Confucius and Confusion – let us not confuse the two!

| by Manel Abeysekera

(January 15, Colombo, Sri Lanka Guardian) Confucius’ philosophy and its dynamic core of the Confucius world view is that society is fragile and that public commitment by all is a necessary foundation for the well-being of mankind. This enlightened approach has resulted in making the lowest in society participants in the unending struggle to keep alive and do well. Undeniably, this cooperative attitude to life and living is more robust than the static fatalism of the traditionally Buddhist and Hindu society which attributes one’s social standing to past deeds of merit or demerit in a cycle of rebirth conferring rewards and/or suffering which tends to be taken for granted as unchangeable by one’s current efforts – doing good will only help in the next birth, not in the current one.
There is also the problem, as in Sri Lanka, that the Government tends to see “exclusive” development as a success story, failing to see that it is not people centered and “inclusive” and forgetting that effort should be directed – now, not in the long term only – at raising living standards, providing support for socio–economic benefits for people to enjoy life rather than bemoan their fate.
In addition, there is a great deal of confusion created by differing statements on a particular policy/action as well as prevarication from the truth to cover up what is being done for self benefit or for those who do not need support, unlike the vast majority of the poor who are often left without any support, and wait, often in vain, for promises made but not fulfilled.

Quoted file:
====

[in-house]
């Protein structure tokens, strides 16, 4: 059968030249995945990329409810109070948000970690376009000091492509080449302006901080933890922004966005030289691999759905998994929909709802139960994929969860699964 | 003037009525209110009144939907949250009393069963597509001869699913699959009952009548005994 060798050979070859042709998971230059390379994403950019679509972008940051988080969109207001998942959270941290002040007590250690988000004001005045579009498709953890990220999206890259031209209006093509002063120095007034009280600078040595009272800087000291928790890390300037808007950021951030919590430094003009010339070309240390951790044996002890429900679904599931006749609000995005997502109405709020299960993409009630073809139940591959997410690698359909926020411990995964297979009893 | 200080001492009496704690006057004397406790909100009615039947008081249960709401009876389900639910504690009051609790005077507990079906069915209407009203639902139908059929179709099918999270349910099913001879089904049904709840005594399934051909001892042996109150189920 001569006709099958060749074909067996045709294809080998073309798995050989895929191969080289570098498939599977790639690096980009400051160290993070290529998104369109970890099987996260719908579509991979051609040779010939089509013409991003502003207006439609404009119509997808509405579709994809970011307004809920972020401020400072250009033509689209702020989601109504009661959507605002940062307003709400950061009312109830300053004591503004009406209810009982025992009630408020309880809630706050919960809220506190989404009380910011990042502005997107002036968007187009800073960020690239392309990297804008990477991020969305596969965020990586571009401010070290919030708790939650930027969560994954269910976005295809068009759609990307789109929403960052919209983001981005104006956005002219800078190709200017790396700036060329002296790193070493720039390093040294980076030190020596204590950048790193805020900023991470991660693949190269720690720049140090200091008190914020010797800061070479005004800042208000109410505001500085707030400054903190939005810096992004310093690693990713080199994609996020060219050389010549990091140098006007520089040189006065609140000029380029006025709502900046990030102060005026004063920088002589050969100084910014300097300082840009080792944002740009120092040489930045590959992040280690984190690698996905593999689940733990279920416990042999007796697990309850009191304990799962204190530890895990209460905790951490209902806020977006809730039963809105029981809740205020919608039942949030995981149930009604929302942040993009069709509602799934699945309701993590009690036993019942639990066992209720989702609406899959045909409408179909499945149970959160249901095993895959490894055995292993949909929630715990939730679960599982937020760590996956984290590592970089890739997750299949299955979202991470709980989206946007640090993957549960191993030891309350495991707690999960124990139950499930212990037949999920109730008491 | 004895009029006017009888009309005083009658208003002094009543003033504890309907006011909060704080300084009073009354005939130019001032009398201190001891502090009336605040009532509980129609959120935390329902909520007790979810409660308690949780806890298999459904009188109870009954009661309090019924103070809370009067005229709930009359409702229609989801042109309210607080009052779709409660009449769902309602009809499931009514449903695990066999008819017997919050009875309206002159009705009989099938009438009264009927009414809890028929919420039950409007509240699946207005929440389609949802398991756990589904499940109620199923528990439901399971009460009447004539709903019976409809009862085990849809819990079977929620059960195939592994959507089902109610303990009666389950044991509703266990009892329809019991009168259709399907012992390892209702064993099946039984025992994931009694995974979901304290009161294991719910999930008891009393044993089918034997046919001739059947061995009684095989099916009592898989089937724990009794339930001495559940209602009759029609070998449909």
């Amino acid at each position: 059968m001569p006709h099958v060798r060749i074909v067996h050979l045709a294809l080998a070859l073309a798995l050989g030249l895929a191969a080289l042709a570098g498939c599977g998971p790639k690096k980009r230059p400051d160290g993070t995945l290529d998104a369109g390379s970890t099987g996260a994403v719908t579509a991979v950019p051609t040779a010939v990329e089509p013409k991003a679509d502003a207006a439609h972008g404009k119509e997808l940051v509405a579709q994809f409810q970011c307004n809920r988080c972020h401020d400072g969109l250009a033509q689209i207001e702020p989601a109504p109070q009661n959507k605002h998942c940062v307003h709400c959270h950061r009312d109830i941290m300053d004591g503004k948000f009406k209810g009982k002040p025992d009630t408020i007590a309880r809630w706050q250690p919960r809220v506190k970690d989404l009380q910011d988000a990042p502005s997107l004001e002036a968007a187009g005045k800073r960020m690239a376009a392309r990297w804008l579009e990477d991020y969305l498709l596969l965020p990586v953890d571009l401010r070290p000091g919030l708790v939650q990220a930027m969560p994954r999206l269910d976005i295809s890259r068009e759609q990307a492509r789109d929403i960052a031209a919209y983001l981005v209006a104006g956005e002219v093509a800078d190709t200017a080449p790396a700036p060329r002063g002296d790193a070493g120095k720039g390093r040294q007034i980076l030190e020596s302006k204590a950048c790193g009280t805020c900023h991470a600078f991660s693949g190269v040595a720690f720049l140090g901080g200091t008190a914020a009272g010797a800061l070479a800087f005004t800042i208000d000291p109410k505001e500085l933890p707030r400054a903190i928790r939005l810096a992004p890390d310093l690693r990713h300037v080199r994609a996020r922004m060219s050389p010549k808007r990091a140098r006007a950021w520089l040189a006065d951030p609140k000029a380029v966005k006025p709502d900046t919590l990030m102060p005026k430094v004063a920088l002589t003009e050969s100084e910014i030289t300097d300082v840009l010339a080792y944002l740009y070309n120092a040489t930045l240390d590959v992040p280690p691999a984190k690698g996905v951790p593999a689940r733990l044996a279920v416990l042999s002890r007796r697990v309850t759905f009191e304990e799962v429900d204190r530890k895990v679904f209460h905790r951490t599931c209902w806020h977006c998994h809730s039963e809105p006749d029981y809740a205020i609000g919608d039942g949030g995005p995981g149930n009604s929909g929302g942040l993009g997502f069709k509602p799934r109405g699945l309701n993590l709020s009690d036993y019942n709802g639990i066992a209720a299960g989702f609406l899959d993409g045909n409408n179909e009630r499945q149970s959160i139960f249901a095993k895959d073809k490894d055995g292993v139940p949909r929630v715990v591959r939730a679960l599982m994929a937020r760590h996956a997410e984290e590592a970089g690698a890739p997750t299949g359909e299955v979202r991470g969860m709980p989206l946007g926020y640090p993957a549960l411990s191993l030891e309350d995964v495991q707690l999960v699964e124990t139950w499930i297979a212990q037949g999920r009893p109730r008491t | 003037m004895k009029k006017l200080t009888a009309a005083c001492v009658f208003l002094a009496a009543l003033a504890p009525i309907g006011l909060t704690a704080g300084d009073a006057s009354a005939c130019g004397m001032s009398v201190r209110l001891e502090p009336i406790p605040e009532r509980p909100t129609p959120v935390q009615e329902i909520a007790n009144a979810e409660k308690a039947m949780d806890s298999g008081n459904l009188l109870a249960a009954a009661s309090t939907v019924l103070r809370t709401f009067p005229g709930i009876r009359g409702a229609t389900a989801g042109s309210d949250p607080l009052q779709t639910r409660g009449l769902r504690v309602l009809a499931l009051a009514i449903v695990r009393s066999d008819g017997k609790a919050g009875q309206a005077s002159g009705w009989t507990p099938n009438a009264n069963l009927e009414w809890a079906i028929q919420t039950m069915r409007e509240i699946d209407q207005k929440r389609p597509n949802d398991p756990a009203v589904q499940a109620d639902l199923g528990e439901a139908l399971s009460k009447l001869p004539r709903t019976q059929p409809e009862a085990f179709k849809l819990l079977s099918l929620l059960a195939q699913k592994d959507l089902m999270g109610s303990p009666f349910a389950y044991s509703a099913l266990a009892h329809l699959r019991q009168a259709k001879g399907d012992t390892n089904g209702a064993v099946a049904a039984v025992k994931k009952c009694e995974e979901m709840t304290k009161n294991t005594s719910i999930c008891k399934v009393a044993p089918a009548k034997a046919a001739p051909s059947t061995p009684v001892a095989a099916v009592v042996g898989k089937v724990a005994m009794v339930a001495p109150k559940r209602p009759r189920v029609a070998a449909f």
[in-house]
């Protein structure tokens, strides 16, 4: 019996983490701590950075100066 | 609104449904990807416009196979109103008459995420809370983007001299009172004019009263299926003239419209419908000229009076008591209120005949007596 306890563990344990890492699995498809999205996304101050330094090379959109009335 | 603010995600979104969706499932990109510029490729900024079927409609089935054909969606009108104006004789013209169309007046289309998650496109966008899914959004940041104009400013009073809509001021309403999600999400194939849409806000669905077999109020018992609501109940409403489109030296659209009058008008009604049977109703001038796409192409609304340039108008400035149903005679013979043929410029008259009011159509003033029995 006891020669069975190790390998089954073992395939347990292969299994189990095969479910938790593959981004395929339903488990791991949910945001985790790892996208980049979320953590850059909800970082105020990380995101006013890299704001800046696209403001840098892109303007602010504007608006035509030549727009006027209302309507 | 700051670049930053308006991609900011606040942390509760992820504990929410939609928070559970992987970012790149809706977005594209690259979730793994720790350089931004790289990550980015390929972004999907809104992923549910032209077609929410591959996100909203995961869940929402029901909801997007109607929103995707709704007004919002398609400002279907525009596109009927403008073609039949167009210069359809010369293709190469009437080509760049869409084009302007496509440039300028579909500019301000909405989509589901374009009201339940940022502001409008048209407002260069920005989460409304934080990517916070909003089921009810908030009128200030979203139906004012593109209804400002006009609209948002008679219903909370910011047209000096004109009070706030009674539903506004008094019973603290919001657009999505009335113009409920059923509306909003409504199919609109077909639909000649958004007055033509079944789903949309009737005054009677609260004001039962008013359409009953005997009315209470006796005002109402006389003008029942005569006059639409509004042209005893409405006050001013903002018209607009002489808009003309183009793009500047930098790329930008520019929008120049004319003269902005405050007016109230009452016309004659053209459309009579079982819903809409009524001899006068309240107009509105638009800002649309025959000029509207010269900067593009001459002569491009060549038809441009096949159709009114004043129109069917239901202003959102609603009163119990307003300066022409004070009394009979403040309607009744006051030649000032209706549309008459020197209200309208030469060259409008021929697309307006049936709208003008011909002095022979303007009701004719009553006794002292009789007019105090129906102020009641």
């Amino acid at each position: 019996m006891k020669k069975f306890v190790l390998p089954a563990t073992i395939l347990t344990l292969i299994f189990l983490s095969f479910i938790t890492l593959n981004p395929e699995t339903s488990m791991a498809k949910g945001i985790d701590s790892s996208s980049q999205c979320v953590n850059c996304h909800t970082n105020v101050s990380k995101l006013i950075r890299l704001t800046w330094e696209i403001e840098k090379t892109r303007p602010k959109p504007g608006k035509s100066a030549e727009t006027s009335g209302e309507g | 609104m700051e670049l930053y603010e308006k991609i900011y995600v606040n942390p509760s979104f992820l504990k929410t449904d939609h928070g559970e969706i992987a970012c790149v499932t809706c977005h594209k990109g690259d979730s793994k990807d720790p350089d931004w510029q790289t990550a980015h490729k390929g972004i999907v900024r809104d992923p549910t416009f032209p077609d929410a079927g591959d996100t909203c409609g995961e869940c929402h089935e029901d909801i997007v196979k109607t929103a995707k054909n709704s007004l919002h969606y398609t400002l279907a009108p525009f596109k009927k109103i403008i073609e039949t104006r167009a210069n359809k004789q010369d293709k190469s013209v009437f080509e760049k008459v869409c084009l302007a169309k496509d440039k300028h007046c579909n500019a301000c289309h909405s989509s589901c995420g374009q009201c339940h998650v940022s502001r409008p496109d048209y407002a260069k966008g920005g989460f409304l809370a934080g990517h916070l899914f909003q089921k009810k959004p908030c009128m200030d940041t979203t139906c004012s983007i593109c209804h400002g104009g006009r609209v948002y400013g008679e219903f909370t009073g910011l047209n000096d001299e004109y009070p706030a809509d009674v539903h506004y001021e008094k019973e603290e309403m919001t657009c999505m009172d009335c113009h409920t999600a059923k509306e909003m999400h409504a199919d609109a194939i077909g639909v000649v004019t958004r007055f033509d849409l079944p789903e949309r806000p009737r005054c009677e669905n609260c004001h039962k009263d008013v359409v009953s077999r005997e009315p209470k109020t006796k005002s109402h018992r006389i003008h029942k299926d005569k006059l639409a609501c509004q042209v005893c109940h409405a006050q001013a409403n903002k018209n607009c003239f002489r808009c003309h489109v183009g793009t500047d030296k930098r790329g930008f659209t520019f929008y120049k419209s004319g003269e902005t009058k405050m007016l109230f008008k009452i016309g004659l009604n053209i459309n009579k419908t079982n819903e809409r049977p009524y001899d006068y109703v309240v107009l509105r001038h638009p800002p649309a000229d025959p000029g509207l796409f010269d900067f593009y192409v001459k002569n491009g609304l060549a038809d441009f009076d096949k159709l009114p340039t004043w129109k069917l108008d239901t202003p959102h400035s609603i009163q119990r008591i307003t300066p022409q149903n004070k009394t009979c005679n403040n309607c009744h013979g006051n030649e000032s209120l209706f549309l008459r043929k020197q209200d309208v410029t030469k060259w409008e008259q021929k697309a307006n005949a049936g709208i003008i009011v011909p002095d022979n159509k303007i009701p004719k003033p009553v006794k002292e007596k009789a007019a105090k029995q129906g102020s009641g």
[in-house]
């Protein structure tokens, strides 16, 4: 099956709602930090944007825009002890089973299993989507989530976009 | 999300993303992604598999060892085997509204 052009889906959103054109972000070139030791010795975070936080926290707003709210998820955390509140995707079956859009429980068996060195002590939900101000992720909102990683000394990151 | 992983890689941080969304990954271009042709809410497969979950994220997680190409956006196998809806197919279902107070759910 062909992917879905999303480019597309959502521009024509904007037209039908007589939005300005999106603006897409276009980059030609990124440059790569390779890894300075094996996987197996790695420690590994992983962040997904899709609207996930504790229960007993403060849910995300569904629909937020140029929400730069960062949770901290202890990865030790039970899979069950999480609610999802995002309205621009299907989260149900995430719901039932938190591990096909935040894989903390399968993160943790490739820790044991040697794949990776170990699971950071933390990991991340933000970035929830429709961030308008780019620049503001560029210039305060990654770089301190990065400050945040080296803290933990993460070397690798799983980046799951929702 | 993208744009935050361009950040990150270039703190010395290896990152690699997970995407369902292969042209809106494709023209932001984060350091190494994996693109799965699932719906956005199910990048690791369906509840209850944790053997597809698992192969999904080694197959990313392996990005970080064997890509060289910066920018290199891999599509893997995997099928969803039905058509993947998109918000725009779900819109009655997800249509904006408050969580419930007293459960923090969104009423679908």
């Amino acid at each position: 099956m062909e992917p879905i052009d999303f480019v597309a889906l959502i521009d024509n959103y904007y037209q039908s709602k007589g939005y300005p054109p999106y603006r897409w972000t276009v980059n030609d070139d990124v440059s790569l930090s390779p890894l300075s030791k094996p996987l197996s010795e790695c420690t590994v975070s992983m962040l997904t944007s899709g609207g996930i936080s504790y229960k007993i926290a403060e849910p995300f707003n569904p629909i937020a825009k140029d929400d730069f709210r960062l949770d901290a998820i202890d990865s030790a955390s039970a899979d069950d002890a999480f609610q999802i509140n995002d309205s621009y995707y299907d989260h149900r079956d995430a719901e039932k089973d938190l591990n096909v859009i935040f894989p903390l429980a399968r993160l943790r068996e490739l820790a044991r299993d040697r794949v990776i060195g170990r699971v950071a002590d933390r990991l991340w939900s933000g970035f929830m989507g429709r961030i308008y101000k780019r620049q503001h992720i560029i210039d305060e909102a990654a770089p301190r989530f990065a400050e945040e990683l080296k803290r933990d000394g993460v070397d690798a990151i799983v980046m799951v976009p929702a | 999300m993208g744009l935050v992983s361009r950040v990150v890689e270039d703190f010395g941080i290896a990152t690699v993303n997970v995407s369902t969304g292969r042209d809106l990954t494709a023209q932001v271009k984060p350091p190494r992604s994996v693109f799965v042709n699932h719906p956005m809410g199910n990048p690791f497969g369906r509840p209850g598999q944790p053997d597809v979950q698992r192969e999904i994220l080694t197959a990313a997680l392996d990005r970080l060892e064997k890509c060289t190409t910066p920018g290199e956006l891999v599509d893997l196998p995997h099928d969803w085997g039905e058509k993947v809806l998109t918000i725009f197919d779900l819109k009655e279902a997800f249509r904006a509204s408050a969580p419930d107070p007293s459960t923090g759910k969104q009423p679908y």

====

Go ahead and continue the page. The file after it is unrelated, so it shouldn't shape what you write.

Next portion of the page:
Thus, “confusion” reigns over statistics on growth rates in various areas such as GDP, trade, tourism and the like [rather than “Confucius”] which is unable to break through the web of lies with which the people have been duped and doped. So where do we go from here? Perhaps we, the people, should demand that the Confucius theory accompany Chinese aid – which is more than considerable – in order to break the confusion that tends to obfuscate and blind.

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Author: Sri Lanka Guardian

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